The Registry

Internship Programme

The Tribunal offers a limited number of internships each year to students and recent graduates of law, international relations, public relations, political science, library science and translation. Interns work under the supervision of Registry officials on matters relevant to the Tribunal’s work. The three-month programme allows students to gain an understanding of the way in which the Tribunal functions and to participate in the work of the Registry. Interns are expected to be able to contribute to the work of the Tribunal in fields such as the law of the sea, public international law, international organizations and international relations, political science, public information, library science and translation.

The next available internships are from July to September 2021. Application deadline: 31 March 2021.

Why an internship with the Tribunal?

If you are considering a career in international law, for example, whether working for a law firm, an international or regional organization or your national government, and if you are interested in a behind-the-scenes experience at an international court, then you are in the right place. Working closely with officials in the Tribunal's Registry, interns have the chance to experience the daily routine of the Registry's different departments, interact with members of the Tribunal, use the extensive library facilities for their research, meet participants of other training programmes and enjoy the challenge of working in a truly international environment. An internship at the Tribunal provides students and recent graduates with a once-in-a-lifetime experience.

Come and join us!

Can I be an intern at the Tribunal?

The following criteria are used to determine eligibility for the internship programme:

Applicants should:

  • have completed at least three years of university studies;
  • normally be engaged in a degree-granting or postgraduate course at the time of application and also during their internship, or be a recent graduate;
  • normally not be more than 35 years of age;
  • have a good command of English and/or French; and
  • have an interest in international law, in particular international law of the sea, international affairs or international institutions and organizations.

Our interns are students or recent graduates from all over the world, all sharing an interest in international law and in particular the law of the sea. Their backgrounds are varied and depend on the department they are attached to: those in the Legal Office have usually completed their first law degree or are already working on a masters in international law or a PhD in a law of the sea-related topic. Library interns should be enrolled in a library science or archival administration course, and interns with Linguistic Services should be enrolled in a translation degree course and be able to work in the two official languages. Press Office interns tend to be students of journalism, media studies or international relations.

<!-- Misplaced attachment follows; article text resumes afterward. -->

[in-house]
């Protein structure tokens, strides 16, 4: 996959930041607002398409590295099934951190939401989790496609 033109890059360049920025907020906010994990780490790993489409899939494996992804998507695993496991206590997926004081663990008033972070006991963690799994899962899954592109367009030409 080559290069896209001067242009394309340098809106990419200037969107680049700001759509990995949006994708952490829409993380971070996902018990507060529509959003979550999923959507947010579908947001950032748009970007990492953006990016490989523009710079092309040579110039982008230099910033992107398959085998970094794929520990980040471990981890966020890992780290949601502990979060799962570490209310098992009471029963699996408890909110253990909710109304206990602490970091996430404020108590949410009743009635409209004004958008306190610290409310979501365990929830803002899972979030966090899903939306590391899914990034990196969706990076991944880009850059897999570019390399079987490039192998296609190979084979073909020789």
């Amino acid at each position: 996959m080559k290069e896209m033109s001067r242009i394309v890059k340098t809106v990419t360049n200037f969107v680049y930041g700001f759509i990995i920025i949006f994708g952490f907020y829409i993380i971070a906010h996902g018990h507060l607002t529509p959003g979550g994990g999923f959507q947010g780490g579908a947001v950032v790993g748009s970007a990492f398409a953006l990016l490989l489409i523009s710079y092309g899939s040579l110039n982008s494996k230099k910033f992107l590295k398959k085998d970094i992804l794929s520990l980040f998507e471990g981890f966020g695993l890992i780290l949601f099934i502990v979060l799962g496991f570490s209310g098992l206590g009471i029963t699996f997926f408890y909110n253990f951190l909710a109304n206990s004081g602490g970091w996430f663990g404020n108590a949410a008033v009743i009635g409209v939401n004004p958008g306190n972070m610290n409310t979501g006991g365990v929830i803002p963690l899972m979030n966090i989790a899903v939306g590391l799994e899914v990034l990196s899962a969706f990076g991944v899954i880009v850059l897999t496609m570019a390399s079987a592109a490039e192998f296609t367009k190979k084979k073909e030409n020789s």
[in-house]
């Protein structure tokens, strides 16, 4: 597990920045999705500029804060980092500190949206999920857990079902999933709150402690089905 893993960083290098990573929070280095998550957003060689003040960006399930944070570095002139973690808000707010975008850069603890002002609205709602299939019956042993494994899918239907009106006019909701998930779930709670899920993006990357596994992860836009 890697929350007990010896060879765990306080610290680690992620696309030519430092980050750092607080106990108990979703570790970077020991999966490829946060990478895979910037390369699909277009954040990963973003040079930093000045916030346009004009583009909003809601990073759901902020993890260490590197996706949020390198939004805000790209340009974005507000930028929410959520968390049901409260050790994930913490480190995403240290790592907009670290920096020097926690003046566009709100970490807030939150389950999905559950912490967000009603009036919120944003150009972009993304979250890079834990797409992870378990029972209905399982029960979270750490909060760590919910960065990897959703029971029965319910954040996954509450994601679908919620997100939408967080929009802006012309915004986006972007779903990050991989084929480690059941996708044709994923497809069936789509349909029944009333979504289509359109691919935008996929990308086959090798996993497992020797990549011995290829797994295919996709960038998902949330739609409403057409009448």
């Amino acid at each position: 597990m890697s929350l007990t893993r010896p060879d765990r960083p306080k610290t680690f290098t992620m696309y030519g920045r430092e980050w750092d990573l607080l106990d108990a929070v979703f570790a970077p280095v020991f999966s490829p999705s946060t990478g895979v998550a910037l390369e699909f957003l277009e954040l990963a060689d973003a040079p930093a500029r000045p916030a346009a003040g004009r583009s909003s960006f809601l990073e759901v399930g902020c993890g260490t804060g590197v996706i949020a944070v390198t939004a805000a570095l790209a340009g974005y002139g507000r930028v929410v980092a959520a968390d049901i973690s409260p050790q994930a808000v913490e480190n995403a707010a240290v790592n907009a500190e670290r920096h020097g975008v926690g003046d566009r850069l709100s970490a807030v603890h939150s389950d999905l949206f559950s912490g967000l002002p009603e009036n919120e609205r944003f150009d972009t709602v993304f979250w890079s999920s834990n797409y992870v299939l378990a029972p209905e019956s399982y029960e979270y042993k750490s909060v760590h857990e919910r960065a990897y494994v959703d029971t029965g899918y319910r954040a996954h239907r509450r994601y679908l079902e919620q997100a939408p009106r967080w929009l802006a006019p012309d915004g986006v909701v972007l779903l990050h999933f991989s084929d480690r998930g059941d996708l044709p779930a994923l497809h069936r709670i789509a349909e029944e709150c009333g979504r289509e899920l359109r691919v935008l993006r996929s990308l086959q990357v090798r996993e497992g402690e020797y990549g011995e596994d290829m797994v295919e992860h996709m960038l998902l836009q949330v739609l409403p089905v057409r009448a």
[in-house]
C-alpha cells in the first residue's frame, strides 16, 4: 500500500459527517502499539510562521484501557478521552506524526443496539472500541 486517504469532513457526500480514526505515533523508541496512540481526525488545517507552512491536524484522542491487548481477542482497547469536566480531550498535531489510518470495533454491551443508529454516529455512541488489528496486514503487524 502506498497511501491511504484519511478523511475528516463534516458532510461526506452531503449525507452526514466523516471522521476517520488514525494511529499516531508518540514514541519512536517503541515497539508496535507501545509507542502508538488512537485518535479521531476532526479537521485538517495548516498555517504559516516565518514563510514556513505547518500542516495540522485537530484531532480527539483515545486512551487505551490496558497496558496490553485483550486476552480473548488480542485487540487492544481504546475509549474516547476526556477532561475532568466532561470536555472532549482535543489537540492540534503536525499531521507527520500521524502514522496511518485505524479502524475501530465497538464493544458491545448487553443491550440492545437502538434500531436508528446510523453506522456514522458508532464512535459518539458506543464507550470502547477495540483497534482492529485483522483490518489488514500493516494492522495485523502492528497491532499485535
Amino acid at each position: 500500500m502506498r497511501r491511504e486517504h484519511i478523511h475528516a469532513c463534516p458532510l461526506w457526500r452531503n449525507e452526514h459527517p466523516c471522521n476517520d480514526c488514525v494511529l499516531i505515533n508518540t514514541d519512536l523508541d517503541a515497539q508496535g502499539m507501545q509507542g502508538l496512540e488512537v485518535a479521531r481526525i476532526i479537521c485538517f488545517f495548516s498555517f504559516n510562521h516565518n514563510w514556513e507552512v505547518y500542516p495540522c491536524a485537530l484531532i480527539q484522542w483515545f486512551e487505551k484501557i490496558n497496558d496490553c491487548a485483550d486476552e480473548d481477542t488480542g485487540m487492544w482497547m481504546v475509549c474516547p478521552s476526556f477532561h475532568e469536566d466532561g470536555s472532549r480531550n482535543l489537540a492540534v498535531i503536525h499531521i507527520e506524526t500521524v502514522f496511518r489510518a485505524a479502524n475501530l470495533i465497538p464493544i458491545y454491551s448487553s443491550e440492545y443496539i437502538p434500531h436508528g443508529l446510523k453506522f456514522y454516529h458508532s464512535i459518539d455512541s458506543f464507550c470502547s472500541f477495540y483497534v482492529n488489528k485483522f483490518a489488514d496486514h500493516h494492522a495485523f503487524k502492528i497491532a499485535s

In the selection of candidates due consideration is given to geographical diversity and gender balance.

What does an internship entail?

Under the supervision of a Registry staff member, interns carry out assignments for the Registry. Internships are available in the following departments:

Legal Office

The Legal Office consists of four legal officers, working under the supervision of the Head of the Legal Office. The Legal Office works in close cooperation with the Registrar, conducting research on international law, law of the sea and administrative legal matters; examining legal instruments and precedents relating to the work of the Tribunal; drafting judicial reports on questions relating to the work of the Tribunal; serving the meetings of the Tribunal and preparing background material, reports and papers; and providing legal advice on a diverse range of substantive and procedural questions of law as well as on the management and administration of the Registry.

Tasks involved:

  • Interns work under the close supervision of one of the legal officers. They carry out research on a variety of legal issues and prepare notes for their supervisor, the other legal officers, or the Registrar.
  • Interns are also requested to conduct research on a specific topic of their own choice, upon which they prepare a written paper and give an oral presentation to the Legal Office at the end of the internship.
  • Together with other interns serving at the Tribunal, they also prepare the weekly press review covering recent developments in the law of the sea.

Library and Archives

The Library maintains and develops a specialized collection of resources on the law of the sea and public international law with approximately 8,500 monographic titles and over 500 serial titles. It is run by the Head of Library and Archives, who is supported by the associate archivist and the library assistant. The Archives department processes judicial, session, and administrative records and administers the Electronic Document Management System and ITLOS Departmental Archival Database.

Tasks involved: